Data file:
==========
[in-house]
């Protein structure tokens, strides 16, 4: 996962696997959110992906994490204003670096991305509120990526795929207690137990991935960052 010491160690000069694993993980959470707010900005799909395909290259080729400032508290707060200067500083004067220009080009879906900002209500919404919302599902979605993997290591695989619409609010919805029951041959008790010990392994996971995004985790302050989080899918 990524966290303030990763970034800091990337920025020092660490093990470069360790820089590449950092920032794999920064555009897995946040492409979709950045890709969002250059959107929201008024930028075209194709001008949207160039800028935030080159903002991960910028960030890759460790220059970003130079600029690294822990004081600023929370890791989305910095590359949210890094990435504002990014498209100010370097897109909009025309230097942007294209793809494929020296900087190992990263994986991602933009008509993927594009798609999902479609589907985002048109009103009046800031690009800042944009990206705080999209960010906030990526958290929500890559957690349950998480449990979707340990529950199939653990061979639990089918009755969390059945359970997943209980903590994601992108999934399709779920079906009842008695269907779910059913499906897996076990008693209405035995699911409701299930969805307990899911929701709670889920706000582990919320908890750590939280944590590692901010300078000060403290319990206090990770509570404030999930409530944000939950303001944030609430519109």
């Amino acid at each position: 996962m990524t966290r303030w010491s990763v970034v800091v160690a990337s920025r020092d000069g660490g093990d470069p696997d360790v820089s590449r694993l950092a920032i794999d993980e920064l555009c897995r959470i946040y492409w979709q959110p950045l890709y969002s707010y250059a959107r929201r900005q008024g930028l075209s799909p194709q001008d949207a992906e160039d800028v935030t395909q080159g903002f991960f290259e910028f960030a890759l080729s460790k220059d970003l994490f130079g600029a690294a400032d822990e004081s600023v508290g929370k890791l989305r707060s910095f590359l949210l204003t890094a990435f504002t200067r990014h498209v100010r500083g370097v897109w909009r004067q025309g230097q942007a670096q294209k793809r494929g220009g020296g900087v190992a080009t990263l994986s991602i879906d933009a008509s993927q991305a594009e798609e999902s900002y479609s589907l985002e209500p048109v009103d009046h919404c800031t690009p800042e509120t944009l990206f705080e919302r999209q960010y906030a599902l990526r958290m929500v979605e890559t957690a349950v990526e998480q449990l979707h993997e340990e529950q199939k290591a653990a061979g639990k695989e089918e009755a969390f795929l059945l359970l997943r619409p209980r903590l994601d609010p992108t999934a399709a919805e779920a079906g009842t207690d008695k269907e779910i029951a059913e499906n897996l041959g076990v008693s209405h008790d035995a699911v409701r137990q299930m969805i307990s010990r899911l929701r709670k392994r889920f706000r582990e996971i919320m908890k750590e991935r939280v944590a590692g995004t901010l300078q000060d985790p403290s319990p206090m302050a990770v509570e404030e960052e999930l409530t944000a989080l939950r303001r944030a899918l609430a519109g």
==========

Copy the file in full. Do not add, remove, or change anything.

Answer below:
[in-house]
């Protein structure tokens, strides 16, 4: 996962696997959110992906994490204003670096991305509120990526795929207690137990991935960052 010491160690000069694993993980959470707010900005799909395909290259080729400032508290707060200067500083004067220009080009879906900002209500919404919302599902979605993997290591695989619409609010919805029951041959008790010990392994996971995004985790302050989080899918 990524966290303030990763970034800091990337920025020092660490093990470069360790820089590449950092920032794999920064555009897995946040492409979709950045890709969002250059959107929201008024930028075209194709001008949207160039800028935030080159903002991960910028960030890759460790220059970003130079600029690294822990004081600023929370890791989305910095590359949210890094990435504002990014498209100010370097897109909009025309230097942007294209793809494929020296900087190992990263994986991602933009008509993927594009798609999902479609589907985002048109009103009046800031690009800042944009990206705080999209960010906030990526958290929500890559957690349950998480449990979707340990529950199939653990061979639990089918009755969390059945359970997943209980903590994601992108999934399709779920079906009842008695269907779910059913499906897996076990008693209405035995699911409701299930969805307990899911929701709670889920706000582990919320908890750590939280944590590692901010300078000060403290319990206090990770509570404030999930409530944000939950303001944030609430519109």
């Amino acid at each position: 996962m990524t966290r303030w010491s990763v970034v800091v160690a990337s920025r020092d000069g660490g093990d470069p696997d360790v820089s590449r694993l950092a920032i794999d993980e920064l555009c897995r959470i946040y492409w979709q959110p950045l890709y969002s707010y250059a959107r929201r900005q008024g930028l075209s799909p194709q001008d949207a992906e160039d800028v935030t395909q080159g903002f991960f290259e910028f960030a890759l080729s460790k220059d970003l994490f130079g600029a690294a400032d822990e004081s600023v508290g929370k890791l989305r707060s910095f590359l949210l204003t890094a990435f504002t200067r990014h498209v100010r500083g370097v897109w909009r004067q025309g230097q942007a670096q294209k793809r494929g220009g020296g900087v190992a080009t990263l994986s991602i879906d933009a008509s993927q991305a594009e798609e999902s900002y479609s589907l985002e209500p048109v009103d009046h919404c800031t690009p800042e509120t944009l990206f705080e919302r999209q960010y906030a599902l990526r958290m929500v979605e890559t957690a349950v990526e998480q449990l979707h993997e340990e529950q199939k290591a653990a061979g639990k695989e089918e009755a969390f795929l059945l359970l997943r619409p209980r903590l994601d609010p992108t999934a399709a919805e779920a079906g009842t207690d008695k269907e779910i029951a059913e499906n897996l041959g076990v008693s209405h008790d035995a699911v409701r137990q299930m969805i307990s010990r899911l929701r709670k392994r889920f706000r582990e996971i919320m908890k750590e991935r939280v944590a590692g995004t901010l300078q000060d985790p403290s319990p206090m302050a990770v509570e404030e960052e999930l409530t944000a989080l939950r303001r944030a899918l609430a519109g």